Anyone who follows cyber risk management is aware of the NIST Cybersecurity Framework, and understands the profound impact it’s had on the industry over the past eight years.
Being one of those people myself, I have been tracking and championing the NIST CSF since it was created – participating in conversations with the development team at the time. I was able to revisit the topic last week with my good friend Matt Barrett, who was the CSF program manager at NIST from 2014-2018.
During the interview, Matt provided some insights into how the CSF came to be, who has adopted the CSF, and how the CSF might evolve over time. Stu Daniels, the security manager for the Ministry of National Security Headquarters, Government of Bermuda, joined us and discussed his personal experience implementing the CSF to explain the benefits this specific framework can offer.
If you didn’t have a chance to catch the webinar, the on-demand version is available here.
Following the interview, I felt there were a few interesting topics that came up that warranted a little more discussion:
- If the NIST CSF was originally developed for critical infrastructure sectors, why hasn’t there been greater adoption by critical infrastructure sectors? As we discussed on the call, the Government Accountability Office (GAO) has issued reports over the past few years explaining that adoption has been largely inconsistent and lacking in many critical infrastructure sectors. This makes it difficult to understand the cyber risk posture across all 16 critical infrastructure sectors, and to determine if the CSF is effective for managing cyber risk.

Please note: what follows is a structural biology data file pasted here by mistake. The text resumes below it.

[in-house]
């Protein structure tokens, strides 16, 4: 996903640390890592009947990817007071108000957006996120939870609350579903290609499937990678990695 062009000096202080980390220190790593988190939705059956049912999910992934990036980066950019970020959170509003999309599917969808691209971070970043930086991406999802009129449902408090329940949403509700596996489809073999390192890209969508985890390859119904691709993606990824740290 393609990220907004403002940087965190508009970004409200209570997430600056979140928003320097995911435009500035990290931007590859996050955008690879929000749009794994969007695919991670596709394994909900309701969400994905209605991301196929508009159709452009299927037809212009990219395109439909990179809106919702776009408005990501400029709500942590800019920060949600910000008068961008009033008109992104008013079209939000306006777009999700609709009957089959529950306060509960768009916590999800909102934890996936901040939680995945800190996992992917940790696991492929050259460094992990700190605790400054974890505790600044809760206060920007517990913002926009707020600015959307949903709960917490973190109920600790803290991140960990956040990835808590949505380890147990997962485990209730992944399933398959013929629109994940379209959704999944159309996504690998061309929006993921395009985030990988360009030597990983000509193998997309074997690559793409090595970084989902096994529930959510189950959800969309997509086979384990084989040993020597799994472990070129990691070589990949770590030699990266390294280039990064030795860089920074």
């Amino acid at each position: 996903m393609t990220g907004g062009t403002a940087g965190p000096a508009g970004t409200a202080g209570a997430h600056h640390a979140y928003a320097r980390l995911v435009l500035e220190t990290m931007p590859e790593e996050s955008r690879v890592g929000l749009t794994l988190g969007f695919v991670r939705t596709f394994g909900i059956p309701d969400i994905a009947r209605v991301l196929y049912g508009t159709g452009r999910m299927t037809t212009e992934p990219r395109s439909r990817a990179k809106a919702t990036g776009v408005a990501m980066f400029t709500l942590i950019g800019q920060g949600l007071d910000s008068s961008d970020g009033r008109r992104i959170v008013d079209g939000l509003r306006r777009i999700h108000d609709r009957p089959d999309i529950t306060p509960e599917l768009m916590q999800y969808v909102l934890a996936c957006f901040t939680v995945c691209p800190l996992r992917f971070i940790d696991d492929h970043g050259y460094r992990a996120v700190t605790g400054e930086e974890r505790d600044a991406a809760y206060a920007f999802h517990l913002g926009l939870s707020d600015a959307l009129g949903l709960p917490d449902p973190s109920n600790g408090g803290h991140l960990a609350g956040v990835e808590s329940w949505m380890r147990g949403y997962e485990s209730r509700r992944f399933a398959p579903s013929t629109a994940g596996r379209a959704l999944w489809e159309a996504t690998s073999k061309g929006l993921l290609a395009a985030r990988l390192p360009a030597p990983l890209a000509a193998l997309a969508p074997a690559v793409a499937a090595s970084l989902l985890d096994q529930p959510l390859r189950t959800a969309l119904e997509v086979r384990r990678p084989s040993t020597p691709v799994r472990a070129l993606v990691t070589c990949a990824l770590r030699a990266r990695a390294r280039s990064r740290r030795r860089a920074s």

Based on current world events, the threat (and potential impact) of cyber attacks on our critical infrastructure is a serious issue. How do we get these organizations to take proactive steps toward managing cyber risk? Is it time to re-think the voluntary nature of the CSF – should there be mandates, or is there another way to incentivize adoption? Personally, I think that some form of mandate is the only way – perhaps CSF implementations or profiles for each critical infrastructure sector that specify minimum cyber hygiene and operational standards.
- Is software helpful for operationalizing the NIST CSF? Based on my work with the Xacta cyber risk and compliance management platform over the past 22+ years, you can probably guess my answer here: YES! Cyber risk management has many of the same challenges as other complex and multi-user business functions (i.e. CRM, ERP, and project management). Using role-based workflow software to establish cyber risk management business rules makes perfect sense. Without it, a framework like the CSF exists as a PDF that is usually difficult to understand and, without automation, makes it hard to remember what activities need to be done.
Beyond process orchestration, software offers other benefits, such as auditing user activity and centralizing all cyber risk management data and artifacts to establish a single source of truth. Though it may not be essential, I think that cyber risk management software helps organizations implement with consistency, offers transparency into the process, and reduces user error. I recommend investing in purpose-built cyber risk management tooling that will help you navigate your cyber risk management journey. If you are interested, learn more about how Xacta can help.
Thanks again to Matt and Stu for their valuable insights. Again, if you weren’t able to catch the live webinar, I encourage you to watch the recording.